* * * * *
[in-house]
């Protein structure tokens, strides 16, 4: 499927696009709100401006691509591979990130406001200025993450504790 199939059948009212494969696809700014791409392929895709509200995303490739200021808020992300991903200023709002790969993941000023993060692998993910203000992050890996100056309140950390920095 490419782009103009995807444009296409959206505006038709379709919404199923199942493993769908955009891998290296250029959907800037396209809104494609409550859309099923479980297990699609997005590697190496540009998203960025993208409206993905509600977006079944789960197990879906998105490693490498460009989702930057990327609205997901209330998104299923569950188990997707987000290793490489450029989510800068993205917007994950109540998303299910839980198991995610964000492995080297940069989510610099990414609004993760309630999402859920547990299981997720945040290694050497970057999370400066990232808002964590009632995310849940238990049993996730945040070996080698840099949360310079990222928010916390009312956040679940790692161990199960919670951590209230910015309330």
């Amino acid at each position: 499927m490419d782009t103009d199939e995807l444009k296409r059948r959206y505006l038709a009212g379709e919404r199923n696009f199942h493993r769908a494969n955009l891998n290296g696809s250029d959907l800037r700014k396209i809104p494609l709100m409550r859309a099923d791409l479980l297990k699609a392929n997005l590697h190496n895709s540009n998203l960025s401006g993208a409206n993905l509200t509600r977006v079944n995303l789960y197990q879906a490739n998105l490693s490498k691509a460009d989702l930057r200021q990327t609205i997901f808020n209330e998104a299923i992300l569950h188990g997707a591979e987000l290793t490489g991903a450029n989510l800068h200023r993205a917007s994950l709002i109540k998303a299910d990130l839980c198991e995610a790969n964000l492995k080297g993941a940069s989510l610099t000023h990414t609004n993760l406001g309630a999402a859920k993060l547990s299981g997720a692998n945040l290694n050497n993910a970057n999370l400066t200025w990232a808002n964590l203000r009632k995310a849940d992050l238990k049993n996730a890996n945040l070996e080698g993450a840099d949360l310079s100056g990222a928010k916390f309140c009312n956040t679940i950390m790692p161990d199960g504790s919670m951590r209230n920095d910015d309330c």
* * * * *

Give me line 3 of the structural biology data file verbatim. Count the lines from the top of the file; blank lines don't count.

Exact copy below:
């Amino acid at each position: 499927m490419d782009t103009d199939e995807l444009k296409r059948r959206y505006l038709a009212g379709e919404r199923n696009f199942h493993r769908a494969n955009l891998n290296g696809s250029d959907l800037r700014k396209i809104p494609l709100m409550r859309a099923d791409l479980l297990k699609a392929n997005l590697h190496n895709s540009n998203l960025s401006g993208a409206n993905l509200t509600r977006v079944n995303l789960y197990q879906a490739n998105l490693s490498k691509a460009d989702l930057r200021q990327t609205i997901f808020n209330e998104a299923i992300l569950h188990g997707a591979e987000l290793t490489g991903a450029n989510l800068h200023r993205a917007s994950l709002i109540k998303a299910d990130l839980c198991e995610a790969n964000l492995k080297g993941a940069s989510l610099t000023h990414t609004n993760l406001g309630a999402a859920k993060l547990s299981g997720a692998n945040l290694n050497n993910a970057n999370l400066t200025w990232a808002n964590l203000r009632k995310a849940d992050l238990k049993n996730a890996n945040l070996e080698g993450a840099d949360l310079s100056g990222a928010k916390f309140c009312n956040t679940i950390m790692p161990d199960g504790s919670m951590r209230n920095d910015d309330c």